Thin margin myth in EMS manufacturing

Fear of change and habitual thinking limit EMS capabilities

By Mark Zetter

Charles Darwin proved species that adapt survive better than larger or faster species that don’t. Competition among contract electronics solutions firms is no different. CEOs who cannot transform their organization find their services cast out from the changing marketplace.

EMS CEOs and investors often cite misalignment of EMS corporate strategy with marketplace changes (demand) as reason for poor performance. Misalignment went unchecked for years at Benchmark Electronics. Benchmark EMS sales and business development staff with little or no operations understanding, and unable to comprehend or articulate an OEM’s pain points, behaved like many of today’s EMS program managers — putting out fires instead of nurturing customer lines of business and prospecting additional or new program and business opportunities.

Then there was OnCore Electronics. Another EMS provider also serving non-traditional markets similar to Benchmark.

But unlike Benchmark who is still slowly turning the boat around since new leadership took over, OnCore sold its services to a large European program only to lose the farm to competing EMS provider Neo Tech, partly due to OnCore poorly quoting the European business.*

And while M&A can drive EMS growth, contrary to what many think EMS sales people do not drive EMS growth. The majority of EMS industry sales growth comes from current OEM customers wanting more services from existing partners and electronics OEMs seeking new EMS partners.

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EMS providers cannot free up excess amounts of working capital tied up in their business because they don’t have the proper tools to see its right in front of them. So they continue to cite low margins during OEM negotiations to win OEM favor – all while running their businesses poorly. You can read that last part again, I’ll wait.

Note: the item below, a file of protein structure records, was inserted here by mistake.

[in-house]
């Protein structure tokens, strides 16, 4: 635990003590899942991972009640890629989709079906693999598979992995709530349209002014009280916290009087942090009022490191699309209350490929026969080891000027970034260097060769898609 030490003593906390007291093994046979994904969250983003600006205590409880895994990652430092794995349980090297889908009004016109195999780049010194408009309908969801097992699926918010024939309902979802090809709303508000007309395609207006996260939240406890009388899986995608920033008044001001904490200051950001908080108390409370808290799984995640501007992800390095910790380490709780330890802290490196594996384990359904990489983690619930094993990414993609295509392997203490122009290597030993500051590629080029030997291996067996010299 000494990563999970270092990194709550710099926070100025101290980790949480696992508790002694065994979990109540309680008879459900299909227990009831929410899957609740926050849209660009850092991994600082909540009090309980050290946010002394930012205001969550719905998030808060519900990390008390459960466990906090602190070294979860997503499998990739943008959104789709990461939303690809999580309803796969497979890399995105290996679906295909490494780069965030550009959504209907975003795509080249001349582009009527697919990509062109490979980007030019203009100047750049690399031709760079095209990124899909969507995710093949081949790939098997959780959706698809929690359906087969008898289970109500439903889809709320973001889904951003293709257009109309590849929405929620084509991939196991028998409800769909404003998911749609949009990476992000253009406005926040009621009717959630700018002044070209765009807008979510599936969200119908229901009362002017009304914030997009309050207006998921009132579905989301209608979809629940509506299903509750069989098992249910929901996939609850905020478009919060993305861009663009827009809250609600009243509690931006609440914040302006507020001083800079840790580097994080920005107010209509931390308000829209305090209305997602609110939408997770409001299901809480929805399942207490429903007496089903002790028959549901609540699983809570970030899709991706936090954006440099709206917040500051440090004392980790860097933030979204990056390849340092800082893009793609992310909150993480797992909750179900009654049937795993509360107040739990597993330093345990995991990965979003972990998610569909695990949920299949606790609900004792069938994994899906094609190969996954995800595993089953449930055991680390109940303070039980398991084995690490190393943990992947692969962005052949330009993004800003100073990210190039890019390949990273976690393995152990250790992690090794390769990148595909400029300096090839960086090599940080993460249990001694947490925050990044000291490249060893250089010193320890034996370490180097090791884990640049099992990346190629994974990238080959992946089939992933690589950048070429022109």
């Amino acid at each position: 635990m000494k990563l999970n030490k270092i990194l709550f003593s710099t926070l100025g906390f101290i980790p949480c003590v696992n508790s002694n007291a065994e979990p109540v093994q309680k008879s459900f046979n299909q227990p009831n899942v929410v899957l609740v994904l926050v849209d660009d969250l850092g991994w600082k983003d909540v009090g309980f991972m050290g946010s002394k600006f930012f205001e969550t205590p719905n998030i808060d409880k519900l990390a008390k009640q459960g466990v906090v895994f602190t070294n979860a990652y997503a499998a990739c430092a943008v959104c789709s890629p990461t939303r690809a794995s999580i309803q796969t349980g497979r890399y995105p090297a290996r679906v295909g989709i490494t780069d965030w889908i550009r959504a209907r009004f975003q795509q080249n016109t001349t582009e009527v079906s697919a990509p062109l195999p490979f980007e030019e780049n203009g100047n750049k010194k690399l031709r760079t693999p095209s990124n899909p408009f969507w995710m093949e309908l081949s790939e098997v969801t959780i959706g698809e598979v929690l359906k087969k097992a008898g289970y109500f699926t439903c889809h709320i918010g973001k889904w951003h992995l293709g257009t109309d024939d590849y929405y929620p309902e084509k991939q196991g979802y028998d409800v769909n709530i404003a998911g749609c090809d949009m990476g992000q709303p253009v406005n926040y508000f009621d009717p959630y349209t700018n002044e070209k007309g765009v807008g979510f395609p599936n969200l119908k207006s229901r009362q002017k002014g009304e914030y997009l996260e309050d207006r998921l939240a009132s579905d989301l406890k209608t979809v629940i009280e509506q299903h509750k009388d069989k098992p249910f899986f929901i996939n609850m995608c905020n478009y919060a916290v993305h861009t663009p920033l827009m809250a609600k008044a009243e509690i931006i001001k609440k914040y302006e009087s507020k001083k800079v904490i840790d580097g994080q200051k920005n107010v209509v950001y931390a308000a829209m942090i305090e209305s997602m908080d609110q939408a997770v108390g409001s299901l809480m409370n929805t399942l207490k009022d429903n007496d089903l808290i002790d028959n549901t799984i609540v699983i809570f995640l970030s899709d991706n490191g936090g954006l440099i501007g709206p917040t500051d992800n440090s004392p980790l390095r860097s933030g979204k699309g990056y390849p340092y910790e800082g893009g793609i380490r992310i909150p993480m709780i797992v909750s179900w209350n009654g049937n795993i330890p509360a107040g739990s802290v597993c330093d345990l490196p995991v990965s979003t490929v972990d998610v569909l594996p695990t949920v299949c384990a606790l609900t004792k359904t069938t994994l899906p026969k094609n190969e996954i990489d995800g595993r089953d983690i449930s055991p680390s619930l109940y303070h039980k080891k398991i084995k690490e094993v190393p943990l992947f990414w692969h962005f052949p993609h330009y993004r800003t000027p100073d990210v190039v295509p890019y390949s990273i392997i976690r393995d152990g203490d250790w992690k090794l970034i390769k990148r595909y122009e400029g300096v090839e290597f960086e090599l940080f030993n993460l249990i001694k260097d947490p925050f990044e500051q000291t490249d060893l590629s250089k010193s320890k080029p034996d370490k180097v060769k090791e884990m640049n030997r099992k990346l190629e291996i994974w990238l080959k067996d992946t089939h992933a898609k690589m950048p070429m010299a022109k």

EMS best practices burden OEM customers

EMS industry has not yet realized new tools exist able to measure the real cost of doing business for all EMS functions and activities and productivity across the enterprise.

EMS has evolved over the years from the early days of Hewlett-Packard consignment kitting and SMT/PCB assembly with non-vertically integrated EMS partners.

Artificial intelligence exceeding EMS manufacturing industry expectations
Artificial intelligence transcends manufacturing

Since then, EMS managers and executives have hopped from EMS-to-EMS company for more than 25 years further proliferating inefficient practices resulting in an entire industry embedded with antiquated problem solving techniques. In short, there is a high level of inbreeding thinking going on in EMS preventing management from escaped its own gene pool of poor reasoning.

Still, managing EMS is approached from the same perspective across industry. Nobody questions accepted management practices because they don’t know any better.

Even OEM management systems and acquired outside thinking (OEM hires) by EMS firms serves only to help the EMS attract like-minded OEM industry-specific prospects as customers and, while managing those OEM business lines equally poorly internal EMS continues.

Looking deeper into EMS operations here are a few areas EMS CEOs should be looking at more closely:

  • EMS marketers unable to accurately determine new business acquisition costs. OEM lead generation continues to be tied to marketing ROI. ROI is important but seems regressive serving to justify marketing budgets.